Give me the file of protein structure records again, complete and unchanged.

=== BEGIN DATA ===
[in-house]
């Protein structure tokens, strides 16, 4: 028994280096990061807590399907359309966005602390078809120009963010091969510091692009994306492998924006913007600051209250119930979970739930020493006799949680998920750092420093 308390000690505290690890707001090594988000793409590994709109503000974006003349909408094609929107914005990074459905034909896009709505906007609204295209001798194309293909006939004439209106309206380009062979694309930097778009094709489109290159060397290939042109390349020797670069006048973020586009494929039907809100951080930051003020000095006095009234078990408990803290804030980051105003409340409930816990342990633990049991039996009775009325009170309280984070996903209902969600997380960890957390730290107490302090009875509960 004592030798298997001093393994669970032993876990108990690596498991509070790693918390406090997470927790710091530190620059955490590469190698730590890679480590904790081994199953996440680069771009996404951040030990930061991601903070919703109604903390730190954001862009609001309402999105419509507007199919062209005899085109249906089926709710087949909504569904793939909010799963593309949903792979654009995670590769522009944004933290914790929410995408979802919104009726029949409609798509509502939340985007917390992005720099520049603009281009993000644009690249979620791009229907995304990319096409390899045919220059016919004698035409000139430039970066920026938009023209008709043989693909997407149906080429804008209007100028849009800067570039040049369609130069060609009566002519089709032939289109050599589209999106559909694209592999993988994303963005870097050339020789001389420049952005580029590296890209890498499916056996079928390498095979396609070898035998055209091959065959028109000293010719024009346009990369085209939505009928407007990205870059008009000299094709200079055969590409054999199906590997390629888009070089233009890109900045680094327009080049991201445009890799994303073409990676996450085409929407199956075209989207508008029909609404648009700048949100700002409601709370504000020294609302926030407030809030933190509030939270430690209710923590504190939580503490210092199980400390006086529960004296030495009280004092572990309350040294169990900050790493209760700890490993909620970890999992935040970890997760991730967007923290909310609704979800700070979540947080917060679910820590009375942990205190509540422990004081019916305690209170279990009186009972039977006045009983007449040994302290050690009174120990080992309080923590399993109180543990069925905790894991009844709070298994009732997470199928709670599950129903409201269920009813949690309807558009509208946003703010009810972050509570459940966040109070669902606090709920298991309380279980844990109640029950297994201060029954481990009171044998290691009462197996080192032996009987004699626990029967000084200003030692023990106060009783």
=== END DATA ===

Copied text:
[in-house]
């Protein structure tokens, strides 16, 4: 028994280096990061807590399907359309966005602390078809120009963010091969510091692009994306492998924006913007600051209250119930979970739930020493006799949680998920750092420093 308390000690505290690890707001090594988000793409590994709109503000974006003349909408094609929107914005990074459905034909896009709505906007609204295209001798194309293909006939004439209106309206380009062979694309930097778009094709489109290159060397290939042109390349020797670069006048973020586009494929039907809100951080930051003020000095006095009234078990408990803290804030980051105003409340409930816990342990633990049991039996009775009325009170309280984070996903209902969600997380960890957390730290107490302090009875509960 004592030798298997001093393994669970032993876990108990690596498991509070790693918390406090997470927790710091530190620059955490590469190698730590890679480590904790081994199953996440680069771009996404951040030990930061991601903070919703109604903390730190954001862009609001309402999105419509507007199919062209005899085109249906089926709710087949909504569904793939909010799963593309949903792979654009995670590769522009944004933290914790929410995408979802919104009726029949409609798509509502939340985007917390992005720099520049603009281009993000644009690249979620791009229907995304990319096409390899045919220059016919004698035409000139430039970066920026938009023209008709043989693909997407149906080429804008209007100028849009800067570039040049369609130069060609009566002519089709032939289109050599589209999106559909694209592999993988994303963005870097050339020789001389420049952005580029590296890209890498499916056996079928390498095979396609070898035998055209091959065959028109000293010719024009346009990369085209939505009928407007990205870059008009000299094709200079055969590409054999199906590997390629888009070089233009890109900045680094327009080049991201445009890799994303073409990676996450085409929407199956075209989207508008029909609404648009700048949100700002409601709370504000020294609302926030407030809030933190509030939270430690209710923590504190939580503490210092199980400390006086529960004296030495009280004092572990309350040294169990900050790493209760700890490993909620970890999992935040970890997760991730967007923290909310609704979800700070979540947080917060679910820590009375942990205190509540422990004081019916305690209170279990009186009972039977006045009983007449040994302290050690009174120990080992309080923590399993109180543990069925905790894991009844709070298994009732997470199928709670599950129903409201269920009813949690309807558009509208946003703010009810972050509570459940966040109070669902606090709920298991309380279980844990109640029950297994201060029954481990009171044998290691009462197996080192032996009987004699626990029967000084200003030692023990106060009783």